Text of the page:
Gentile: Baseball’s youth movement as told by WAR

From James Gentile at Beyond the Box Score on January 31, 2013:

Last week Ari Berkowitz wrote an article here at Beyond the Box Score exploring the reasons why Major League Baseball seems to be trending younger in recent seasons. While Ari showed that the average age of ballplayers is on a steady decline since 2004 or so, I was curious how Baseball-Reference’s WAR might view the changing of the tide.

I grouped position players into four (admittedly) generic age groups, 21-25, 26-30, 31-35, and 36-40 from each season since 1900 and added up all the WAR earned by each age group. (In earlier versions of this chart I did leave in the “20 and younger” group as well as the “40 and older” group, but as it turns out neither has been very relevant).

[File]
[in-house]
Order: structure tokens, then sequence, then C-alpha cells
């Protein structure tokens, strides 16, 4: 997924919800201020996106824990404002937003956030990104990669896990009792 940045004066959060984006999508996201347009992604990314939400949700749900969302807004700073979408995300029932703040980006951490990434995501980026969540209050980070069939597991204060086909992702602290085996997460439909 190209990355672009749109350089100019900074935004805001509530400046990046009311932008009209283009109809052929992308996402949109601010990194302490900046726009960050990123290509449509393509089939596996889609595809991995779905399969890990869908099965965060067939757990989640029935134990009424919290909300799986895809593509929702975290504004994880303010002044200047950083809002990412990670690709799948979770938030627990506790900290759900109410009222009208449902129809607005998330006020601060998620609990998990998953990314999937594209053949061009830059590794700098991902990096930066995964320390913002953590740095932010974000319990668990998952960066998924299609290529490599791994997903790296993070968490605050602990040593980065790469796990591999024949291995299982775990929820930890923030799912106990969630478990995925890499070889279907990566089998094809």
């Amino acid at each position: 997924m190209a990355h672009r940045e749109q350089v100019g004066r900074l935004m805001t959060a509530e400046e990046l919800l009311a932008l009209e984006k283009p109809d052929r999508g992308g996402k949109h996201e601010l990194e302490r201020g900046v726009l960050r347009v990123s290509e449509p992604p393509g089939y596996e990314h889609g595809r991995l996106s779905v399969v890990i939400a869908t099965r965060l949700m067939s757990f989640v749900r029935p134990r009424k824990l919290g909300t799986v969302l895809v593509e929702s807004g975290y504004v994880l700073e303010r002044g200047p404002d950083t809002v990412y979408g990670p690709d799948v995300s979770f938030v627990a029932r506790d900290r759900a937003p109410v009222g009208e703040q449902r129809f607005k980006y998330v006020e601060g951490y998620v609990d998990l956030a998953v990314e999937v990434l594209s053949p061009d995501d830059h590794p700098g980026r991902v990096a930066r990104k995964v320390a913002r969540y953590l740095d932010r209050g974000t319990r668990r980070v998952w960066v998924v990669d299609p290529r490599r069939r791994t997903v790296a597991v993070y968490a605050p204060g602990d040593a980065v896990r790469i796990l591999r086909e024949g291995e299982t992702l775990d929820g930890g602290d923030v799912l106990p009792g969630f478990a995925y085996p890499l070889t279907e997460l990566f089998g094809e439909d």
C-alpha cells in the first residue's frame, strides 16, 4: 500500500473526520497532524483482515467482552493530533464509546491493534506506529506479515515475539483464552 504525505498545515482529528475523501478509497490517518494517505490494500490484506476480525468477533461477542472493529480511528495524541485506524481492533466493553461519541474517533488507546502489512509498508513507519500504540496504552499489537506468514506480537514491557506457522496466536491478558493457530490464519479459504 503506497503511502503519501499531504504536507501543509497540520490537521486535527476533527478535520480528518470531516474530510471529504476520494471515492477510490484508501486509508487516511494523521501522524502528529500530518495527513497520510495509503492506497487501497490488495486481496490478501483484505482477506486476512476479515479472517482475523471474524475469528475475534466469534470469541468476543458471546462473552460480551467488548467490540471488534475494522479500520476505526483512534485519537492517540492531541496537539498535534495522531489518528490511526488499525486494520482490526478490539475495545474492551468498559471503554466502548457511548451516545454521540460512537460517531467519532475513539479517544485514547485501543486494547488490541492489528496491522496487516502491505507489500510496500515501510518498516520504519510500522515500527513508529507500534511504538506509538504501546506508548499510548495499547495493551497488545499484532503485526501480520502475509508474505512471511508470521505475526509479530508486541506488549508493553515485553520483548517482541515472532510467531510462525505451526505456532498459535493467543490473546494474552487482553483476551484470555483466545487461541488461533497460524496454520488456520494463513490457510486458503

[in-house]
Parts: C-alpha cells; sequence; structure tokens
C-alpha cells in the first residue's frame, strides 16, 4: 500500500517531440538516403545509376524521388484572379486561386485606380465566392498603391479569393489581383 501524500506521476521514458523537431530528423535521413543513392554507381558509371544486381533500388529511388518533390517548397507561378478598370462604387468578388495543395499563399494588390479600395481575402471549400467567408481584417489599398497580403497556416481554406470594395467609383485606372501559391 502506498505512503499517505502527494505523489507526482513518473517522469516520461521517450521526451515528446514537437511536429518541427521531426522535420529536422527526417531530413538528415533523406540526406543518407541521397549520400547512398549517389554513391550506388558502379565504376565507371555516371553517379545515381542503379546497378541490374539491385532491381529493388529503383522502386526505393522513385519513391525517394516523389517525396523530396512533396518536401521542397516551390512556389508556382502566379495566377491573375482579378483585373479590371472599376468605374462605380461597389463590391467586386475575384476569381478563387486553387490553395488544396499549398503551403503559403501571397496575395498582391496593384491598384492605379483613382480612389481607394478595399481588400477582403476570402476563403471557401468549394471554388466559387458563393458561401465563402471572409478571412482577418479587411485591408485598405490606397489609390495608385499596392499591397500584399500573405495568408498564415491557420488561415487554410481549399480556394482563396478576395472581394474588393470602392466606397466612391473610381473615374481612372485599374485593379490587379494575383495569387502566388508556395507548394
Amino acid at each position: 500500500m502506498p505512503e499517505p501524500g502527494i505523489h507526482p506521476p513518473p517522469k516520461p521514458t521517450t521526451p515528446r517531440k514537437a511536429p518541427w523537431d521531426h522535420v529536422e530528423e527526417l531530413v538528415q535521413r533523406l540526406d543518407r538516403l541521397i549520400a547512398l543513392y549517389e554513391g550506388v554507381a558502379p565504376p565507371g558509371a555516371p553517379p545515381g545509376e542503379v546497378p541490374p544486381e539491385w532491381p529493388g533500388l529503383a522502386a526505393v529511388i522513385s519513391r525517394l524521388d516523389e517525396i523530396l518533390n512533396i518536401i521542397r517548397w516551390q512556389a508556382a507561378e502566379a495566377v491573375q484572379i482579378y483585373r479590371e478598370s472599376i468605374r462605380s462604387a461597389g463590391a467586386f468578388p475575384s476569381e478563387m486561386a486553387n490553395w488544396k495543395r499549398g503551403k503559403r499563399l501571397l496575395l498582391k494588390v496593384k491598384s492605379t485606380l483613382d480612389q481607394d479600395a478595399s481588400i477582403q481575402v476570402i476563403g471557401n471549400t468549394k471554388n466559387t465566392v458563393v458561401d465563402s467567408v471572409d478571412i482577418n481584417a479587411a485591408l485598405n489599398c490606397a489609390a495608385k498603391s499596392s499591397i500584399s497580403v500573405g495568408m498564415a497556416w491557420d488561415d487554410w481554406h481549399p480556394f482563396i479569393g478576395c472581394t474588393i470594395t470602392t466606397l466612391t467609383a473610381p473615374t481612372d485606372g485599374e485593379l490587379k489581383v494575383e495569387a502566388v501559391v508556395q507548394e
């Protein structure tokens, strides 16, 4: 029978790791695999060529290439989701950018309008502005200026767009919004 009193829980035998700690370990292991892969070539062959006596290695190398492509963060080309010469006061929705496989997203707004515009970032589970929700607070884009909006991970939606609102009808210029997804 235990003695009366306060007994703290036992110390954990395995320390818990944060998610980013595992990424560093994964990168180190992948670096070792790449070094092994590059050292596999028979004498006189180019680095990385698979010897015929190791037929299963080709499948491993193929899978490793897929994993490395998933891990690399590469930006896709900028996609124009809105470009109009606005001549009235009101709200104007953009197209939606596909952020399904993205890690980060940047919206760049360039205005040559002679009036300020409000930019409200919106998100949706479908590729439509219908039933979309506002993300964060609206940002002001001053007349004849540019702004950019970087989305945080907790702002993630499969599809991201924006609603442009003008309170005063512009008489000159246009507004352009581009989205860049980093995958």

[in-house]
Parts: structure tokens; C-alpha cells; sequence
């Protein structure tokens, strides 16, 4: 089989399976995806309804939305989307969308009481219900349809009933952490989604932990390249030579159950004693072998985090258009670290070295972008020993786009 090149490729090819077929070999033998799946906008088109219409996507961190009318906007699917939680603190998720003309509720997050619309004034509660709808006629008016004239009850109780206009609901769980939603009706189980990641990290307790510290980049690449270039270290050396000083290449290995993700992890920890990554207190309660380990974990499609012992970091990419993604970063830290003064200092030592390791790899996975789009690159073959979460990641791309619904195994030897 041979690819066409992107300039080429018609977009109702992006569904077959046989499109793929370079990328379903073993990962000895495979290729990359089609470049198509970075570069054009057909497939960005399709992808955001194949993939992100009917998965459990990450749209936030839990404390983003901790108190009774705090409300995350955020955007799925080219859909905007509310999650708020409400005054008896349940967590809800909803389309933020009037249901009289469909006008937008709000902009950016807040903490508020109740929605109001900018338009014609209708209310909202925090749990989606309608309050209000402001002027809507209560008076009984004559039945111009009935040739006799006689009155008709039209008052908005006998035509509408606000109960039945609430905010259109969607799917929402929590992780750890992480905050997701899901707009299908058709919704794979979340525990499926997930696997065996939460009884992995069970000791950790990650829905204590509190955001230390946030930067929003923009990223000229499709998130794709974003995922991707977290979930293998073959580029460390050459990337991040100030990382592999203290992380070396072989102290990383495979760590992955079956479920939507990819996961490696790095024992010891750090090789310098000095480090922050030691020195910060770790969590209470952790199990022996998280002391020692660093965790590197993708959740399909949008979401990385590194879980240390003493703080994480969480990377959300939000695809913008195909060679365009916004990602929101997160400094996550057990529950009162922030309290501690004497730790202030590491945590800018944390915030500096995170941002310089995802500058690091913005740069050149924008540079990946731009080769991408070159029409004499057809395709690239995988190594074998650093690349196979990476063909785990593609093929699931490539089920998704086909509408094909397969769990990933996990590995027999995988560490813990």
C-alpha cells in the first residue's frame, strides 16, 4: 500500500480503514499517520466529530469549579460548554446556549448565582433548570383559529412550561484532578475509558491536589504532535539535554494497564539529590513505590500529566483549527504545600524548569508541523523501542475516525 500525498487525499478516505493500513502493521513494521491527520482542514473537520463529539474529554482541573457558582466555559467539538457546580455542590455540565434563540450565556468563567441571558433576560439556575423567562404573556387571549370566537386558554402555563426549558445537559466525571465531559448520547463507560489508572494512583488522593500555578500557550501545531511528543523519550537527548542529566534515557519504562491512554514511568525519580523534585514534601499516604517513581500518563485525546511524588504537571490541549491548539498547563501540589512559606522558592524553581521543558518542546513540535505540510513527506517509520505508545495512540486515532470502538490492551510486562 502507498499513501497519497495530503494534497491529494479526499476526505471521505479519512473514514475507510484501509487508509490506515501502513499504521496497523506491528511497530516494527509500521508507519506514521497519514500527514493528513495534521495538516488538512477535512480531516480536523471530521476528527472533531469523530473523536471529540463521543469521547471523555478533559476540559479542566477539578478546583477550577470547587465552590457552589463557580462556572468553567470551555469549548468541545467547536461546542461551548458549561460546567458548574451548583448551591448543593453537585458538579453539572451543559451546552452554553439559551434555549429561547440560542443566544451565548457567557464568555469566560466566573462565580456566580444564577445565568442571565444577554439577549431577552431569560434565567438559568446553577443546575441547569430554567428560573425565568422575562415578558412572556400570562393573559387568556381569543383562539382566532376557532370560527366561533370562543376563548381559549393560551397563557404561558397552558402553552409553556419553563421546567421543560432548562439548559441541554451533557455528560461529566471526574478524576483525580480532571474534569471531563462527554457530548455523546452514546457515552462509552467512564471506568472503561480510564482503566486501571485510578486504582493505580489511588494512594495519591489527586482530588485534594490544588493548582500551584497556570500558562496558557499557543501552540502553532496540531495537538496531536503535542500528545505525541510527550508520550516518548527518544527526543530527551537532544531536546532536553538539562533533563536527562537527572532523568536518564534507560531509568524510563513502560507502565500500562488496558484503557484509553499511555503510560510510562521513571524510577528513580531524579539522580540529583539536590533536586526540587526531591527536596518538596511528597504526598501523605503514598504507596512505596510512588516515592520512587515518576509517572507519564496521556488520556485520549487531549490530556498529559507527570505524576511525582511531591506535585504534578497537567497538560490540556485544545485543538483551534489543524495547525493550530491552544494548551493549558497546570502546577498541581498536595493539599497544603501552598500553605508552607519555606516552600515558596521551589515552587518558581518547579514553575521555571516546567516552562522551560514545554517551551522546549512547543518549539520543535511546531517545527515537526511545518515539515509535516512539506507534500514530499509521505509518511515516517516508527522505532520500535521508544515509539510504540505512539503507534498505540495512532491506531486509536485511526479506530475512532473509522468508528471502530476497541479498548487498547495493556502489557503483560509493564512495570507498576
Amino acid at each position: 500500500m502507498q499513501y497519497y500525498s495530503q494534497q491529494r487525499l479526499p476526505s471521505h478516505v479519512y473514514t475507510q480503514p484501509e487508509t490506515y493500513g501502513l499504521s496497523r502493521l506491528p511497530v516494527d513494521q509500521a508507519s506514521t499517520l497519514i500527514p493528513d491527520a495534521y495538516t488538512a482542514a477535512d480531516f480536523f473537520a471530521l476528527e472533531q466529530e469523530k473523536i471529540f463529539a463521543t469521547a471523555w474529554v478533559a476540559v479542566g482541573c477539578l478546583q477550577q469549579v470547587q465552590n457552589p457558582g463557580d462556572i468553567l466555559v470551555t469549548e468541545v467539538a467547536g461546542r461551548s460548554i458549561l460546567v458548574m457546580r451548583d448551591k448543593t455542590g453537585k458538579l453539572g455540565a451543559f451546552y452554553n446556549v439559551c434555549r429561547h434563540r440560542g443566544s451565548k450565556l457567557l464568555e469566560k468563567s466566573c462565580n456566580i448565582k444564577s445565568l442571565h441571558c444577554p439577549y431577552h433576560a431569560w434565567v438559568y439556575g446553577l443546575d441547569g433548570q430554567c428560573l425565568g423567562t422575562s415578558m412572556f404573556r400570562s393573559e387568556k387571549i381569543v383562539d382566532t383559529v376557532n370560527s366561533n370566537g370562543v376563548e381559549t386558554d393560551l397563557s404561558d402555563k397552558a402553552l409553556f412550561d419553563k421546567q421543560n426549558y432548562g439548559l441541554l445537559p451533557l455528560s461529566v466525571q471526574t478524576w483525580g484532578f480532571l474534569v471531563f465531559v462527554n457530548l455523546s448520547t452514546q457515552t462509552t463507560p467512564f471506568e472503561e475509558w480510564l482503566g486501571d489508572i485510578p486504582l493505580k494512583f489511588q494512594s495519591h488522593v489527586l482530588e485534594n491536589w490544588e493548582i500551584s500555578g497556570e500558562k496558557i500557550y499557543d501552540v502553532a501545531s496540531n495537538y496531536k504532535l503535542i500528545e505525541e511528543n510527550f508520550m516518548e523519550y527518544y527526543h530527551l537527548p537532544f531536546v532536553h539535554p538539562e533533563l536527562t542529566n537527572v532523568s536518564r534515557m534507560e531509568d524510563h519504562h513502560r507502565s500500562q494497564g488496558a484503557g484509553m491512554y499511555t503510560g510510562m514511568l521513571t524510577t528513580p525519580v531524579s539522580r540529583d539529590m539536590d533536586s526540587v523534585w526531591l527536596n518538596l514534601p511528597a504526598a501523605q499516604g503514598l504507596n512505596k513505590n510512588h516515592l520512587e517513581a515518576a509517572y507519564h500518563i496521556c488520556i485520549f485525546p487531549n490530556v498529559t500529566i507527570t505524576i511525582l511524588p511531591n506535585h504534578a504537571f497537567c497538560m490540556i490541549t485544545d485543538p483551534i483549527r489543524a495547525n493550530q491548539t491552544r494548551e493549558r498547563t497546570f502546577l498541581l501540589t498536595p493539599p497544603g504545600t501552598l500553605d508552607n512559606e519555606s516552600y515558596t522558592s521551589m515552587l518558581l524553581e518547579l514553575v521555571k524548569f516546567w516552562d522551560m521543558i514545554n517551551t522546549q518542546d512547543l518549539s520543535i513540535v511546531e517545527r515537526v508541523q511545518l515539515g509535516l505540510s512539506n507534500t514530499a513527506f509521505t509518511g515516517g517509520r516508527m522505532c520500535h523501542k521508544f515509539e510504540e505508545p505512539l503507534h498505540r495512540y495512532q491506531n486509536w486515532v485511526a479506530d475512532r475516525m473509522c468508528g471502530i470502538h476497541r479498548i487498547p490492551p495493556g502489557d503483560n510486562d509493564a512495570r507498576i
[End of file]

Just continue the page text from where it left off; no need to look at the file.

The game has gone through many changes over the years, but the 26-30 age group has generally brought home around half of all position player WAR, especially since WWII. This group essentially represents the bread and butter of batters in the league, while the 21-25 and 31-35 groups seem to have been battling for superiority over the other for nearly the entire span of baseball’s history.

We see the exact trend Ari referenced in his article when examining the 2005-2010 time frame, where the age 21-25 group has been steadily on the rise. But what we may often overlook is that this recent triumph of youth is really just a return to baseball’s status quo beginning in the 1960’s up until the onset of the 1990’s.

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Originally published: January 31, 2013. Last Updated: January 31, 2013.